spoiler alert: i linked this
Similar to their March Madness competition, ESPN also has a bracket predictor contest for the European Championships that begin today. I've created an MGoBlog group, and if anyone is interested please join! I know this is kind of a late notice, but I just discovered the bracket predictor today. Good luck to all!
Group Name: MGoBlog
^Not sure if that link will work, but give it a shot!
Discussion about the dangers of football as it is currently played and the current, unprecedented levels of speed and strength in the game prompted my thoughts on the existence of performance-enhancing drugs (PEDs) in football and other sports. How widespread is doping in major sports?
It used to be that doping was only something "bad guys" did. Ben Johnson. East Germans. Crazy European cyclists. For years I thought that PEDs were a dirty trick that only bad guys would indulge in--my favorite athletes and teams were all good guys and thus ethically incapable of such moral transgression.
However, Western sports are not immune to performance-enhancing drug use; see baseball, for example. When Jose Canseco threw syringes at every significant baseball player of the 90s I piled on baseball as a sport and arrogantly checked off a box on my list of reasons why football is superior to other sports. After all, the NFL tests for drugs!
I was being naive. In truth, I already knew better: The BALCO scandal shockingly revealed that the most sophisticated PEDs were invisible to contemporary tests. An athlete could dope wihout any limitation and never test positive. This inherent flaw in drug testing was and is a big deal; the most determined dopers are capable of defeating whatever tests are in place.
Lance Armstrong never tested positive. He won 7 Tours de France in a row, an unmatched record in cycling. I actively rooted him on, roping me into the small world of cycling fandom. Interesting fact you might not have known: virtually every cyclist that he shared a podium with from 1999-2006 was linked with doping (the lone exception was Fernando Escartin, placing third in 1999). That means that Lance beat riders that were actively cheating every year. Either he was also enhancing his performance... or it is the greatest athletic feat of all time.
I liked Lance. Accepting the possibility that he may have cheated was a difficult conclusion for me to draw. And that led me to an important conclusion about us as sports fans: We do not recognize the breadth of PED use in sports because we are asking the wrong question.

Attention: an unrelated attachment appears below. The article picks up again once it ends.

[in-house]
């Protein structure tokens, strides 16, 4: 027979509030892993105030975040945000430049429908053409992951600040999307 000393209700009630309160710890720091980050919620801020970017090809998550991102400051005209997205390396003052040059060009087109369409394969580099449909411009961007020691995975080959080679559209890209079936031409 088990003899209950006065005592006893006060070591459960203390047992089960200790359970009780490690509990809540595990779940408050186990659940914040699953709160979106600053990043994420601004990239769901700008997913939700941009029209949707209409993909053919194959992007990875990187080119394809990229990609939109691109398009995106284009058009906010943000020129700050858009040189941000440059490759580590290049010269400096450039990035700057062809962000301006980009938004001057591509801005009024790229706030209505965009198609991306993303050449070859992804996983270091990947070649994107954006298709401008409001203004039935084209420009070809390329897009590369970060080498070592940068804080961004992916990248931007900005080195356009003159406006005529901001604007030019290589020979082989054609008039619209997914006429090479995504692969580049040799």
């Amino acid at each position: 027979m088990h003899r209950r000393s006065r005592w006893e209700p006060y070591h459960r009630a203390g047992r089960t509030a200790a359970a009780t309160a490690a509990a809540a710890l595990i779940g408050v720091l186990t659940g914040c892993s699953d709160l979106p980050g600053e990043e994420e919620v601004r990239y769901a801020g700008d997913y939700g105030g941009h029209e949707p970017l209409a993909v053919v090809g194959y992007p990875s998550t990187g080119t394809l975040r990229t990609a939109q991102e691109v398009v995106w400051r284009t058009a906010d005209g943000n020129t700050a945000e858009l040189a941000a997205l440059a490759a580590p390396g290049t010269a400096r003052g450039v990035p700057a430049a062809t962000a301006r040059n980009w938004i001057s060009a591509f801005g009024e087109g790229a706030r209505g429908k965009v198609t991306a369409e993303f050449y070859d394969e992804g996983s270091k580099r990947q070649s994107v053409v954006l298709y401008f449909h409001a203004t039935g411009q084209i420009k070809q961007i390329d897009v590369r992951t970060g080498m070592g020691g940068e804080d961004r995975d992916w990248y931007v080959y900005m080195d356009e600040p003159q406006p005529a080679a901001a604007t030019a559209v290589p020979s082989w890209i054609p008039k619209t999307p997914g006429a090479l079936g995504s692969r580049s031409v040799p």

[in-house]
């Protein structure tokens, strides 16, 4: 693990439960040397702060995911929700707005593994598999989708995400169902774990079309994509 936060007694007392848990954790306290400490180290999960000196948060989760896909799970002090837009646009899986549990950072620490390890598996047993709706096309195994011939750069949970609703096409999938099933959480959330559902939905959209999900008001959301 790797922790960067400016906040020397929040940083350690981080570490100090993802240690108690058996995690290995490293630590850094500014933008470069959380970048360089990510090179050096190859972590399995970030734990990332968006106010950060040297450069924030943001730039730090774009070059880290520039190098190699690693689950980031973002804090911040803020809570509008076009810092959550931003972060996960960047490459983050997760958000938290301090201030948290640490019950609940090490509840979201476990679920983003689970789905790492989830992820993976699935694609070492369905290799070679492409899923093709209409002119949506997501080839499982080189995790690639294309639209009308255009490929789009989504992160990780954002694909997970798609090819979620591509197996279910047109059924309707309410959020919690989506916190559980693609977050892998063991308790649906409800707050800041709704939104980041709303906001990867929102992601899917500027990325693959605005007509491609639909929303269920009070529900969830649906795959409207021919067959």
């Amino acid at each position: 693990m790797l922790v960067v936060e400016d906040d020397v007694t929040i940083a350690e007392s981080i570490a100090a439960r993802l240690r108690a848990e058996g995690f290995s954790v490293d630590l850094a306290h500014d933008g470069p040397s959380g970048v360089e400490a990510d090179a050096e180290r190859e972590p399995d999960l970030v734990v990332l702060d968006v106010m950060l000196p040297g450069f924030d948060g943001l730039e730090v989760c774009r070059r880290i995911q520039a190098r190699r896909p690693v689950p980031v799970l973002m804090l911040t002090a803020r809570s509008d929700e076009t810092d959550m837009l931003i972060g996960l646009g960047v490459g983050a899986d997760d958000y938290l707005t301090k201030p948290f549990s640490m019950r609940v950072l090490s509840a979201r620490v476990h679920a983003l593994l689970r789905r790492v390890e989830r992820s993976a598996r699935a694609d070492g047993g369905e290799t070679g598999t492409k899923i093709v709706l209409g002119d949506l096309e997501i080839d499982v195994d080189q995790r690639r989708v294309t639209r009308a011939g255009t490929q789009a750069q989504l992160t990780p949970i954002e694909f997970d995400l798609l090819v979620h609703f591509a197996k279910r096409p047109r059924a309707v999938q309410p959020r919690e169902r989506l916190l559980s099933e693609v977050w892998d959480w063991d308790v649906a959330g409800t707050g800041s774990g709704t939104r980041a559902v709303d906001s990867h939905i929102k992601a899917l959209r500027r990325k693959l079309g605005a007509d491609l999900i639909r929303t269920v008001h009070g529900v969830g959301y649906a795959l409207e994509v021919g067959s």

When we consider the possibility of PED use, what we want to do is ask ourselves whether or not we think someone would use it. We ask this about our favorite athletes: Would Steve Yzerman dope? Of course not! He's such a great guy. (This is still my actual position). We ask that about other athletes, too; people generally think Derek Jeter and Ken Griffey Jr. managed to get through the steroid era without juicing, and there may be good reason for that. However, I think this belief is at least partly held because people think highly of Jeter and Griffey as individuals.
That is part of the reason that so many people find it so easy to accept that Barry Bonds juiced at the end of his career: we don't like him. Sure, Goodyear recruited his head to join their blimp fleet, but he's a jerk, a villain; of course he'll dope.
But this is the wrong question. We take an incomplete understanding of the character of an athlete and, based on our conclusion of their behavior, make a wider judgment about the status of sports as a whole. "Barry Sanders wouldn't dope, therefore doping isn't a big deal in football, probably just a few bad apples."
But we don't understand the character of most athletes. In truth, a successful athlete is almost certainly driven by a level of competitiveness most of us will never comprehend. The drive to win, to succeed, to prove oneself to detractors, to get better, to achieve, is remarkable. That's what compels Kobe Bryant to spend hours in the gym before and after practice perfecting his shot. That's what compels Peyton Manning to spend hours and hours each week studying film--in the offseason. Victory. Success. Winning.
And individuals who seek to win will, often, go to any length available to succeed. Slightly late hits after the whistle. A whack at the hands at the base of a jump shot. A stick in the shins when the ref looks the other way. A rub of a dirty hand before a pitch.